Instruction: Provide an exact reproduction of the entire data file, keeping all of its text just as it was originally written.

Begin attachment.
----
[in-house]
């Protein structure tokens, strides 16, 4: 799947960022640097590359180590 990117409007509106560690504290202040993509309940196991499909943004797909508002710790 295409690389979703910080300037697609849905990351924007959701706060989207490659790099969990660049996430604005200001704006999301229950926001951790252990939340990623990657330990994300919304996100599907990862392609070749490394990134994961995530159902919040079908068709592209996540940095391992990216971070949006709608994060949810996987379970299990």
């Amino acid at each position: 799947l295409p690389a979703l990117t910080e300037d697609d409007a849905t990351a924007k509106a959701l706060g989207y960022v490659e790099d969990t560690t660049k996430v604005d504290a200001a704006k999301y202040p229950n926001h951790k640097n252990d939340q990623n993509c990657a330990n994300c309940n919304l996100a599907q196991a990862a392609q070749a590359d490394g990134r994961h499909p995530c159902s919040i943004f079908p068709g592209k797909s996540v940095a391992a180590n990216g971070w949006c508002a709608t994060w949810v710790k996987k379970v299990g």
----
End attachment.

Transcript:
[in-house]
């Protein structure tokens, strides 16, 4: 799947960022640097590359180590 990117409007509106560690504290202040993509309940196991499909943004797909508002710790 295409690389979703910080300037697609849905990351924007959701706060989207490659790099969990660049996430604005200001704006999301229950926001951790252990939340990623990657330990994300919304996100599907990862392609070749490394990134994961995530159902919040079908068709592209996540940095391992990216971070949006709608994060949810996987379970299990």
């Amino acid at each position: 799947l295409p690389a979703l990117t910080e300037d697609d409007a849905t990351a924007k509106a959701l706060g989207y960022v490659e790099d969990t560690t660049k996430v604005d504290a200001a704006k999301y202040p229950n926001h951790k640097n252990d939340q990623n993509c990657a330990n994300c309940n919304l996100a599907q196991a990862a392609q070749a590359d490394g990134r994961h499909p995530c159902s919040i943004f079908p068709g592209k797909s996540v940095a391992a180590n990216g971070w949006c508002a709608t994060w949810v710790k996987k379970v299990g």